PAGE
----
Intel shares tumbled after the incoming CEO pledged to regain the company’s long-lost lead in chip manufacturing, countering growing calls from some large investors to shed that part of its business.
“I am confident that the majority of our 2023 products will be manufactured internally,” Pat Gelsinger said on a conference call to discuss financial results. “At the same time, given the breadth of our portfolio, it’s likely that we will expand our use of external foundries for certain technologies and products.”
He plans to provide more details after officially taking over the CEO role Feb. 15, however Gelsinger was clear that Intel is sticking with its once-mighty manufacturing operation.
“We’re not just interested in closing gaps,” he told analysts on a conference call Thursday. “We’re interested in resuming that position as the unquestioned leader in process technology.”
Keeping production in-house may be bad for Intel because its manufacturing technology has fallen behind Taiwan Semiconductor Manufacturing Co., which makes chips for many of Intel’s rivals… “Where investors are going to be disappointed is that some were expecting some sort of larger announcement of a strategic partnership with TSMC,” said Edward Jones & Co. analyst Logan Purk.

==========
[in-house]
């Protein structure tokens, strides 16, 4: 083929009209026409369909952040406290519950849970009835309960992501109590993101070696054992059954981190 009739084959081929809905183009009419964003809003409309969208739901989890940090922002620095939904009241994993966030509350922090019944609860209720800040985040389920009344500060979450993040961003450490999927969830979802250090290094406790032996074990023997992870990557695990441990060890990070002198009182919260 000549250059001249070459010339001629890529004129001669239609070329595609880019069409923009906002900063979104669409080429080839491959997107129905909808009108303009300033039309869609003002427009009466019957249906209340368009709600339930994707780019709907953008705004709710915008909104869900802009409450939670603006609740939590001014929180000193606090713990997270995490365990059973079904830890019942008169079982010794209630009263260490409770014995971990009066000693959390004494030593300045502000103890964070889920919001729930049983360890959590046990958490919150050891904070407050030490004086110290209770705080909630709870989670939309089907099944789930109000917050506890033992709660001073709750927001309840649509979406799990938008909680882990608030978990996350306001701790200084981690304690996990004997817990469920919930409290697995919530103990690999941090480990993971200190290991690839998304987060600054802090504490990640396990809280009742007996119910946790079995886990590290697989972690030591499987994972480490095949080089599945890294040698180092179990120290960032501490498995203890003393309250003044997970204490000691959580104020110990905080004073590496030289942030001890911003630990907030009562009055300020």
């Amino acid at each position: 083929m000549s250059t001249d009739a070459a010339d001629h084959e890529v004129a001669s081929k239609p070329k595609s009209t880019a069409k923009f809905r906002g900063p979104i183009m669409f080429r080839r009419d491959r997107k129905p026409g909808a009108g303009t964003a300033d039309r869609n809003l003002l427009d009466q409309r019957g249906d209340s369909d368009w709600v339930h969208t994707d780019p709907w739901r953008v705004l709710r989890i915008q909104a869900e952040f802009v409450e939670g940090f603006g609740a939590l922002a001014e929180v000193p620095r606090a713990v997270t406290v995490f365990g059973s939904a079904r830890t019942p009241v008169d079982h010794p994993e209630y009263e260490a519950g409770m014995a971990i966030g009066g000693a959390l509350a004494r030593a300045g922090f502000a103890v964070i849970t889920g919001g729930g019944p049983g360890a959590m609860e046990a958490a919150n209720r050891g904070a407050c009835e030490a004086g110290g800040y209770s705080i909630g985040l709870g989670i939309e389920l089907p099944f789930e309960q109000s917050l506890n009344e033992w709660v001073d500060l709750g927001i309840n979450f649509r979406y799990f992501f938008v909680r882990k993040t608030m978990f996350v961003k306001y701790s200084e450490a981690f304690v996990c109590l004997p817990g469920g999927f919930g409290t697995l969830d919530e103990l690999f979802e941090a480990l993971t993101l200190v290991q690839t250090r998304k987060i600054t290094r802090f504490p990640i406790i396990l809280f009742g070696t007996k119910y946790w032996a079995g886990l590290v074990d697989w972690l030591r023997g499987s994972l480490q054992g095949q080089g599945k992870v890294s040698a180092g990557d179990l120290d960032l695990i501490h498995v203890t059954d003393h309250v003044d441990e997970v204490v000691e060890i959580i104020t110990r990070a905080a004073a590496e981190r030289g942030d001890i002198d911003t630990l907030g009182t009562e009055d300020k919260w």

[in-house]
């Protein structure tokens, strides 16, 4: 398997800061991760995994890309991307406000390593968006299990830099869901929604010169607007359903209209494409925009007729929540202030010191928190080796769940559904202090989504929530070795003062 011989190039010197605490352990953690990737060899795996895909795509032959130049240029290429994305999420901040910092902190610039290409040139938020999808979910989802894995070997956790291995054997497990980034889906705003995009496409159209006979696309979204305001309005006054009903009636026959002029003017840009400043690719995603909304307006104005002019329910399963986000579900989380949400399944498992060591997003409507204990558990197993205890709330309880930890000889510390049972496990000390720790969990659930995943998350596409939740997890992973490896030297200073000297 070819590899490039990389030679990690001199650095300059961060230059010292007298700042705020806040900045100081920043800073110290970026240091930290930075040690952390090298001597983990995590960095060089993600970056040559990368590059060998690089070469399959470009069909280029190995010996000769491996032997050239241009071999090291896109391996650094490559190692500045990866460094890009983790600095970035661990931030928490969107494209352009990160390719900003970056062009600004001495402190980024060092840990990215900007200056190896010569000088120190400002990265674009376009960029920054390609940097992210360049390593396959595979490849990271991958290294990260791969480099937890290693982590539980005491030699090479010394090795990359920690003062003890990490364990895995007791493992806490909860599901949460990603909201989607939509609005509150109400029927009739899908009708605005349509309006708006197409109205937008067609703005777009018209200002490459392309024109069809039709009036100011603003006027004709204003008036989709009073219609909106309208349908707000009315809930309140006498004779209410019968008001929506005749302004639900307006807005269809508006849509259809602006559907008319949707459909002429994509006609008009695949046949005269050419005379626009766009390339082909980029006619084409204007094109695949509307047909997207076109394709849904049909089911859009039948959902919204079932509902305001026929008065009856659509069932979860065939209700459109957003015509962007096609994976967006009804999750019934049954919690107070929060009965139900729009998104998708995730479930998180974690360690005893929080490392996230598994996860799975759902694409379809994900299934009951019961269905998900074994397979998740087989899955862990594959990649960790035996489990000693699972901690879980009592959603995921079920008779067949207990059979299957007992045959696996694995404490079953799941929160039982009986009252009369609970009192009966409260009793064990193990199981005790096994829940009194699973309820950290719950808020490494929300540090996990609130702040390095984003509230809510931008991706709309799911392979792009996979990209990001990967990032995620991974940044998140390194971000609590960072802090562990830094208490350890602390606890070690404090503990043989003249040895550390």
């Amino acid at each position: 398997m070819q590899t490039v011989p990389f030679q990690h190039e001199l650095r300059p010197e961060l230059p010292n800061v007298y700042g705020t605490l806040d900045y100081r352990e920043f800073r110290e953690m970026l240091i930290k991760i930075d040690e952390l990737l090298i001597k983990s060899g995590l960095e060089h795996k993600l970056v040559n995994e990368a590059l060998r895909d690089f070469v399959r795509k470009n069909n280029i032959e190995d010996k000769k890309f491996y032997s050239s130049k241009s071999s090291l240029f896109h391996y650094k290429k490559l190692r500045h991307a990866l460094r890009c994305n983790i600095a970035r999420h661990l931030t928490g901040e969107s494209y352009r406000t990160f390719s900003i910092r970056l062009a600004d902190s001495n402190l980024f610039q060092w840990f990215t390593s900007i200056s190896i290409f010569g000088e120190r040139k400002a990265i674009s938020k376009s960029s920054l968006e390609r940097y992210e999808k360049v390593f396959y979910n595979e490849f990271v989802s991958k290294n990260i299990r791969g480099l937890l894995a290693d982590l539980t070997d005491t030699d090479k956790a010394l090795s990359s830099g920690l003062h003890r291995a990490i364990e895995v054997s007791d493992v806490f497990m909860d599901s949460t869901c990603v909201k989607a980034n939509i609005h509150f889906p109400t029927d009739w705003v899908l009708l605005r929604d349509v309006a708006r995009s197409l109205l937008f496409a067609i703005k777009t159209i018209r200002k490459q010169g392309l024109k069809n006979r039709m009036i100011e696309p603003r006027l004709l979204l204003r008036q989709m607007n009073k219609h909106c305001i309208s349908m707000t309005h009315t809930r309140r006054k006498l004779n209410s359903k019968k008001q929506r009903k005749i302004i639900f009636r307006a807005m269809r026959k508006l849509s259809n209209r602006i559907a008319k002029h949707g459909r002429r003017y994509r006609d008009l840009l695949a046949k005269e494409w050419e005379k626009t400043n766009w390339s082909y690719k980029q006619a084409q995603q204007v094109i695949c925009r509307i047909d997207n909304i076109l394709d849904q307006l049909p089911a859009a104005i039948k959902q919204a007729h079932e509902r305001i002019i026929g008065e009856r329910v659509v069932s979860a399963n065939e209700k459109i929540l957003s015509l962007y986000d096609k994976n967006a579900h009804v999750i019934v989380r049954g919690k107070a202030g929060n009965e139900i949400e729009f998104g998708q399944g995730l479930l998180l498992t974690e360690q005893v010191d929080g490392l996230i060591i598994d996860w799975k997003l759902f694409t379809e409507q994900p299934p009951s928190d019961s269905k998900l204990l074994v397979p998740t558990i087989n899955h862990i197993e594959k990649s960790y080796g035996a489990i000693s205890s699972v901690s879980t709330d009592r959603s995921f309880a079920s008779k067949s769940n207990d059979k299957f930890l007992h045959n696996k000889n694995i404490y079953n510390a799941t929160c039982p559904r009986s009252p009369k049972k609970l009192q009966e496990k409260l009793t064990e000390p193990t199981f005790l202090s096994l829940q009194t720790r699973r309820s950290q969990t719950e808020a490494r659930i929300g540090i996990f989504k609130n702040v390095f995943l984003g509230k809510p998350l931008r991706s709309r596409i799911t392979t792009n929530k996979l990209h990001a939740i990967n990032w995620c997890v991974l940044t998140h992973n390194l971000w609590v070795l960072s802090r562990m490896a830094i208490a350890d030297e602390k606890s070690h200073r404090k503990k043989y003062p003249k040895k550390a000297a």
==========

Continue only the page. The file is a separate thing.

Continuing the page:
MacDailyNews Take: Gelsinger has the unenviable (besides the huge paycheck and golden parachute) task of trying to rally the tired troops of a stagnant maker of hot, slow, insecure x86 chips after being thoroughly embarrassed by Apple’s first-generation M1 chips.
He’s either faking it with some corporate rah-rah talk or he’s got a screw loose.
Wait until he sees Apple’s M2, M3, etc. He’ll be running to TSMC begging for help.
Patty should transition beleaguered Intel into a maker of “lifestyle” hotplates. Intel would be really good at that.
(Our apologies to computer fan makers worldwide. We know you love Intel utterly and completely.)
See also: M1 benchmarks prove Apple Silicon outclasses nearly all Intel Macs — January 13, 2021